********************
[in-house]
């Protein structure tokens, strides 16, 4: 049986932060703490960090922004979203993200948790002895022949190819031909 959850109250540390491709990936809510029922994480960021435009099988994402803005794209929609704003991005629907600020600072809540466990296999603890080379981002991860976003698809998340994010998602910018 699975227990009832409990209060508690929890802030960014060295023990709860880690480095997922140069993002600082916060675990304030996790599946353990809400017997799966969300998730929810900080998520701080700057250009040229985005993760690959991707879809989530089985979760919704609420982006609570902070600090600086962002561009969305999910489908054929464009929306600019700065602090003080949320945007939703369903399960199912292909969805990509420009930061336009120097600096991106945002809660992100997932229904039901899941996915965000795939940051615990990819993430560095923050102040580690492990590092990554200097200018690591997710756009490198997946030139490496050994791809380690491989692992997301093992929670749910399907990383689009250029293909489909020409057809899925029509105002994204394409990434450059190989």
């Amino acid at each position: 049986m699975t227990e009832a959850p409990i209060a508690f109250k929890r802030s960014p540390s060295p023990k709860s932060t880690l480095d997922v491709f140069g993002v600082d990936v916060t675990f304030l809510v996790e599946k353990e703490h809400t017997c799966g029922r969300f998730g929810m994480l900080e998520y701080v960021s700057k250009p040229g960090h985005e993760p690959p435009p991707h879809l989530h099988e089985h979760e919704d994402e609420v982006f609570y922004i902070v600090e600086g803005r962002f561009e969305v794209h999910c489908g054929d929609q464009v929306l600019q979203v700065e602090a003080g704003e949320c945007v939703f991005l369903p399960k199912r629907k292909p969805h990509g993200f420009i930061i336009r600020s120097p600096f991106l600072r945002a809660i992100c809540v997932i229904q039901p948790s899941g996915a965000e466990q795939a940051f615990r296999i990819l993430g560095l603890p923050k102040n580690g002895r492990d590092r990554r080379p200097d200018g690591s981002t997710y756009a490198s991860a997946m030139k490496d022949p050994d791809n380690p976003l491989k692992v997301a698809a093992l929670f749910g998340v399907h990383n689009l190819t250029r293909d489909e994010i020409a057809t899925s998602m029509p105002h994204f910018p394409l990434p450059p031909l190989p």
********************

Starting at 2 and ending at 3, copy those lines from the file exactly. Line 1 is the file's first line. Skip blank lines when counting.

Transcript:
């Protein structure tokens, strides 16, 4: 049986932060703490960090922004979203993200948790002895022949190819031909 959850109250540390491709990936809510029922994480960021435009099988994402803005794209929609704003991005629907600020600072809540466990296999603890080379981002991860976003698809998340994010998602910018 699975227990009832409990209060508690929890802030960014060295023990709860880690480095997922140069993002600082916060675990304030996790599946353990809400017997799966969300998730929810900080998520701080700057250009040229985005993760690959991707879809989530089985979760919704609420982006609570902070600090600086962002561009969305999910489908054929464009929306600019700065602090003080949320945007939703369903399960199912292909969805990509420009930061336009120097600096991106945002809660992100997932229904039901899941996915965000795939940051615990990819993430560095923050102040580690492990590092990554200097200018690591997710756009490198997946030139490496050994791809380690491989692992997301093992929670749910399907990383689009250029293909489909020409057809899925029509105002994204394409990434450059190989």
């Amino acid at each position: 049986m699975t227990e009832a959850p409990i209060a508690f109250k929890r802030s960014p540390s060295p023990k709860s932060t880690l480095d997922v491709f140069g993002v600082d990936v916060t675990f304030l809510v996790e599946k353990e703490h809400t017997c799966g029922r969300f998730g929810m994480l900080e998520y701080v960021s700057k250009p040229g960090h985005e993760p690959p435009p991707h879809l989530h099988e089985h979760e919704d994402e609420v982006f609570y922004i902070v600090e600086g803005r962002f561009e969305v794209h999910c489908g054929d929609q464009v929306l600019q979203v700065e602090a003080g704003e949320c945007v939703f991005l369903p399960k199912r629907k292909p969805h990509g993200f420009i930061i336009r600020s120097p600096f991106l600072r945002a809660i992100c809540v997932i229904q039901p948790s899941g996915a965000e466990q795939a940051f615990r296999i990819l993430g560095l603890p923050k102040n580690g002895r492990d590092r990554r080379p200097d200018g690591s981002t997710y756009a490198s991860a997946m030139k490496d022949p050994d791809n380690p976003l491989k692992v997301a698809a093992l929670f749910g998340v399907h990383n689009l190819t250029r293909d489909e994010i020409a057809t899925s998602m029509p105002h994204f910018p394409l990434p450059p031909l190989p």